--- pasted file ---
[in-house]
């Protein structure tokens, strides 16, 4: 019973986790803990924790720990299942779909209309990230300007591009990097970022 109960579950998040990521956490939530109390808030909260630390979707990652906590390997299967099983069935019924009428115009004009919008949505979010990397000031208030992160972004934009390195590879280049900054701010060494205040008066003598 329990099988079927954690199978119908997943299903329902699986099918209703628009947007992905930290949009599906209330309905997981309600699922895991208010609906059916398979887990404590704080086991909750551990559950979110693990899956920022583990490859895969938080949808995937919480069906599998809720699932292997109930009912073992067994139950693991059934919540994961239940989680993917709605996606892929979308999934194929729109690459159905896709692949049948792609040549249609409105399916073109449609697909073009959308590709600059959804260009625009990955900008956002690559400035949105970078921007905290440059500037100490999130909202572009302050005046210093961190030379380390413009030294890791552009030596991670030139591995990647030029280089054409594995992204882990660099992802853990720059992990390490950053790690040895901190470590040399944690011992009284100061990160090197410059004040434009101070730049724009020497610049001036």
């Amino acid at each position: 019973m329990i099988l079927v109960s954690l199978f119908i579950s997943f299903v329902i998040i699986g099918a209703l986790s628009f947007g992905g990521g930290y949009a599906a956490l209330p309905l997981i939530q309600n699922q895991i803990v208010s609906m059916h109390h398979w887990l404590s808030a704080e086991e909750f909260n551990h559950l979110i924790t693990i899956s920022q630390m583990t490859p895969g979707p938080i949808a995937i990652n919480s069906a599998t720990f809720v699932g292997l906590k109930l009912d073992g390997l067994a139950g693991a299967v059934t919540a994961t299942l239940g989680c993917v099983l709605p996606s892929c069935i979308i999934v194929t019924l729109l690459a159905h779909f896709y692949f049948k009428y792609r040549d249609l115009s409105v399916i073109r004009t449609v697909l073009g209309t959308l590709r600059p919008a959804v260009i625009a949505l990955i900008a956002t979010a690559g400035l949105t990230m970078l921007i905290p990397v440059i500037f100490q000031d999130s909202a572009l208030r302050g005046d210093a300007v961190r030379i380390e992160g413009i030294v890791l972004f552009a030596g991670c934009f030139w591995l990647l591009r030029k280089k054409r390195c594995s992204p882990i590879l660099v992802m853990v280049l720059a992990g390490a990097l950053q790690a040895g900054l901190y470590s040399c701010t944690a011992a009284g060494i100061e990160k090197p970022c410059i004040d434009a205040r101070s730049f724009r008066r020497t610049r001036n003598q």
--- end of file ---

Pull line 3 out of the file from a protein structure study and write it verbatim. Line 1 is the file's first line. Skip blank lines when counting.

């Amino acid at each position: 019973m329990i099988l079927v109960s954690l199978f119908i579950s997943f299903v329902i998040i699986g099918a209703l986790s628009f947007g992905g990521g930290y949009a599906a956490l209330p309905l997981i939530q309600n699922q895991i803990v208010s609906m059916h109390h398979w887990l404590s808030a704080e086991e909750f909260n551990h559950l979110i924790t693990i899956s920022q630390m583990t490859p895969g979707p938080i949808a995937i990652n919480s069906a599998t720990f809720v699932g292997l906590k109930l009912d073992g390997l067994a139950g693991a299967v059934t919540a994961t299942l239940g989680c993917v099983l709605p996606s892929c069935i979308i999934v194929t019924l729109l690459a159905h779909f896709y692949f049948k009428y792609r040549d249609l115009s409105v399916i073109r004009t449609v697909l073009g209309t959308l590709r600059p919008a959804v260009i625009a949505l990955i900008a956002t979010a690559g400035l949105t990230m970078l921007i905290p990397v440059i500037f100490q000031d999130s909202a572009l208030r302050g005046d210093a300007v961190r030379i380390e992160g413009i030294v890791l972004f552009a030596g991670c934009f030139w591995l990647l591009r030029k280089k054409r390195c594995s992204p882990i590879l660099v992802m853990v280049l720059a992990g390490a990097l950053q790690a040895g900054l901190y470590s040399c701010t944690a011992a009284g060494i100061e990160k090197p970022c410059i004040d434009a205040r101070s730049f724009r008066r020497t610049r001036n003598q």